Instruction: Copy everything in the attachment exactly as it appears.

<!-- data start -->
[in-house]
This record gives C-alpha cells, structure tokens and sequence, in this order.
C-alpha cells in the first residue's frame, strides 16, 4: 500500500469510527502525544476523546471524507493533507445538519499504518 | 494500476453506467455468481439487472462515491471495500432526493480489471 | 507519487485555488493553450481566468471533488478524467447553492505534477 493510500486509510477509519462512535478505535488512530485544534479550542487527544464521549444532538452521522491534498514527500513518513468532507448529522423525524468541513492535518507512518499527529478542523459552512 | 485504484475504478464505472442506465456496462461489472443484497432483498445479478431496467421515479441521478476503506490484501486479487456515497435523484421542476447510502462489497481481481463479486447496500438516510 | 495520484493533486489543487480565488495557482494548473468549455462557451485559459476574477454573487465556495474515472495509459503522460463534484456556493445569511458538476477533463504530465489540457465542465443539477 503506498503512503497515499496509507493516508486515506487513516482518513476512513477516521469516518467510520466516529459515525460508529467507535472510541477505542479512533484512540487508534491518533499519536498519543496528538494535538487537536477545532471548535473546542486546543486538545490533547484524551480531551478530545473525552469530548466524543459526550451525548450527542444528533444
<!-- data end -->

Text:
[in-house]
This record gives C-alpha cells, structure tokens and sequence, in this order.
C-alpha cells in the first residue's frame, strides 16, 4: 500500500469510527502525544476523546471524507493533507445538519499504518 | 494500476453506467455468481439487472462515491471495500432526493480489471 | 507519487485555488493553450481566468471533488478524467447553492505534477 493510500486509510477509519462512535478505535488512530485544534479550542487527544464521549444532538452521522491534498514527500513518513468532507448529522423525524468541513492535518507512518499527529478542523459552512 | 485504484475504478464505472442506465456496462461489472443484497432483498445479478431496467421515479441521478476503506490484501486479487456515497435523484421542476447510502462489497481481481463479486447496500438516510 | 495520484493533486489543487480565488495557482494548473468549455462557451485559459476574477454573487465556495474515472495509459503522460463534484456556493445569511458538476477533463504530465489540457465542465443539477 503506498503512503497515499496509507493516508486515506487513516482518513476512513477516521469516518467510520466516529459515525460508529467507535472510541477505542479512533484512540487508534491518533499519536498519543496528538494535538487537536477545532471548535473546542486546543486538545490533547484524551480531551478530545473525552469530548466524543459526550451525548450527542444528533444